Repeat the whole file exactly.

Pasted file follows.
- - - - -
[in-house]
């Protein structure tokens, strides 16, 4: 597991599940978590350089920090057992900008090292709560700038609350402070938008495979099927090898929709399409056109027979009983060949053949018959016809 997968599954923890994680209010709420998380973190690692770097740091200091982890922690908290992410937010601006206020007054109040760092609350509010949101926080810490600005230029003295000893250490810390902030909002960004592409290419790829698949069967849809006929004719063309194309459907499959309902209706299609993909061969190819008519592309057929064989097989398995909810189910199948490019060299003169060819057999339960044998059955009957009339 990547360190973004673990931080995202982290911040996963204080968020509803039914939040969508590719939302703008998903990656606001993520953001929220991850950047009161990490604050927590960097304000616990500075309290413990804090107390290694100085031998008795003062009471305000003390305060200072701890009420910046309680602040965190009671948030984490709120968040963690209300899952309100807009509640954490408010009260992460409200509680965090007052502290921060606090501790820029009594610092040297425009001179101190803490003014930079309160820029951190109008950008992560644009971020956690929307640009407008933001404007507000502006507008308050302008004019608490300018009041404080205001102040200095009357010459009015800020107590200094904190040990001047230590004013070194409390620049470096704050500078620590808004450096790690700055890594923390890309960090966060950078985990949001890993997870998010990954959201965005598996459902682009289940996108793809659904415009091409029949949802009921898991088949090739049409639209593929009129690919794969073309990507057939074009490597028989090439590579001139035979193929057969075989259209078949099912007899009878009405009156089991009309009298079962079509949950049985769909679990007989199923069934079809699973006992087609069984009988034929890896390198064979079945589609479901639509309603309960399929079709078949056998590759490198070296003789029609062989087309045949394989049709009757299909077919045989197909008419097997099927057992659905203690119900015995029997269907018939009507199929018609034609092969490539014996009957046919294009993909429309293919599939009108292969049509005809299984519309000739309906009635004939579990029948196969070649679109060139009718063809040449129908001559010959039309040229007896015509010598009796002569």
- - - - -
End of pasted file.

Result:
[in-house]
């Protein structure tokens, strides 16, 4: 597991599940978590350089920090057992900008090292709560700038609350402070938008495979099927090898929709399409056109027979009983060949053949018959016809 997968599954923890994680209010709420998380973190690692770097740091200091982890922690908290992410937010601006206020007054109040760092609350509010949101926080810490600005230029003295000893250490810390902030909002960004592409290419790829698949069967849809006929004719063309194309459907499959309902209706299609993909061969190819008519592309057929064989097989398995909810189910199948490019060299003169060819057999339960044998059955009957009339 990547360190973004673990931080995202982290911040996963204080968020509803039914939040969508590719939302703008998903990656606001993520953001929220991850950047009161990490604050927590960097304000616990500075309290413990804090107390290694100085031998008795003062009471305000003390305060200072701890009420910046309680602040965190009671948030984490709120968040963690209300899952309100807009509640954490408010009260992460409200509680965090007052502290921060606090501790820029009594610092040297425009001179101190803490003014930079309160820029951190109008950008992560644009971020956690929307640009407008933001404007507000502006507008308050302008004019608490300018009041404080205001102040200095009357010459009015800020107590200094904190040990001047230590004013070194409390620049470096704050500078620590808004450096790690700055890594923390890309960090966060950078985990949001890993997870998010990954959201965005598996459902682009289940996108793809659904415009091409029949949802009921898991088949090739049409639209593929009129690919794969073309990507057939074009490597028989090439590579001139035979193929057969075989259209078949099912007899009878009405009156089991009309009298079962079509949950049985769909679990007989199923069934079809699973006992087609069984009988034929890896390198064979079945589609479901639509309603309960399929079709078949056998590759490198070296003789029609062989087309045949394989049709009757299909077919045989197909008419097997099927057992659905203690119900015995029997269907018939009507199929018609034609092969490539014996009957046919294009993909429309293919599939009108292969049509005809299984519309000739309906009635004939579990029948196969070649679109060139009718063809040449129908001559010959039309040229007896015509010598009796002569």